MY aunt told me that my parents' marriage was "a real love match," and, though H. A. J.'s work took him constantly away, the young couple settled down very happily at The Hermitage, my mother's sister Amy staying with her frequently to keep her company.
My father had a deep desire to have children, and when he was travelling, the letters he exchanged with his wife referred continually to his hopes, but it was not until October 1877 that their first child, a lovely boy, was still- born. Chloroform was not used in those days. and I believe the tragic disappointment of their hopes left a deeper mark on my mother than on my father.
But a greater sorrow came when in 1879 their second child, a boy, Philip Arthur Exwick, was born, an invalid from birth. To his mother, until he died in 1896, he was by far the dearest of all her children. The unremitting care and tenderness she lavished on him called forth the deepest wells of love and devotion in her nature; but to my father, perhaps almost unconsciously, he was not only a disappointment, but almost a source of reproach. He was kind to Philip always, but he did not bear easily the frustration of being unable to take any pride in his eldest son.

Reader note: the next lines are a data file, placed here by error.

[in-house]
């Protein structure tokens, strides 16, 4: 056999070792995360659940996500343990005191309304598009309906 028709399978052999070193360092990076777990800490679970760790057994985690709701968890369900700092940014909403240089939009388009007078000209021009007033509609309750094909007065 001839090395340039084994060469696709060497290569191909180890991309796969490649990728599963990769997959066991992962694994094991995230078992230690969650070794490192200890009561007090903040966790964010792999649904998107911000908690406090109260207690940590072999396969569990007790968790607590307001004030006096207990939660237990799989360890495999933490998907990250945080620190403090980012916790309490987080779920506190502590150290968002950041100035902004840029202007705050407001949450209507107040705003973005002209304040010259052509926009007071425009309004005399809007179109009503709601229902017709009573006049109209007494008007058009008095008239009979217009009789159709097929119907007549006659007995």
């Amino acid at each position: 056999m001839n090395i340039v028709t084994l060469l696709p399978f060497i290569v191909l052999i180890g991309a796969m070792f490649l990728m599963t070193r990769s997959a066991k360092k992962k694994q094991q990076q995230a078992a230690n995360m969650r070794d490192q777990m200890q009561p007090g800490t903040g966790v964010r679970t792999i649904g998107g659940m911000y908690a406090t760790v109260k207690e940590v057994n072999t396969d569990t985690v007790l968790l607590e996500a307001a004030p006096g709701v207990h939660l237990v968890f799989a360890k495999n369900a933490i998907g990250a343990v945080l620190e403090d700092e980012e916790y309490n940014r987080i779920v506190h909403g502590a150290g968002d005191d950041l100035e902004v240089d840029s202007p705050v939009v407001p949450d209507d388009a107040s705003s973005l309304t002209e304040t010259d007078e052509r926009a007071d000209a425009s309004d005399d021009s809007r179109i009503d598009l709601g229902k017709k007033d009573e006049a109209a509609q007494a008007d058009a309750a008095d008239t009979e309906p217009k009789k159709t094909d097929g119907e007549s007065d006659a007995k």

Their third child, a daughter, Winifred Amy, was also born at The Hermitage in 1880; Ethelwyn Sylvia and Gertrude Mary were born in 1883 and 1884 at Lothian Lodge, *New Hampton; the writer of this book, Jenny Doris, in 1888 at Townshend House, where Lucien David Silvanus was born in 1893, and Oliver Stacy Arthur in 1899.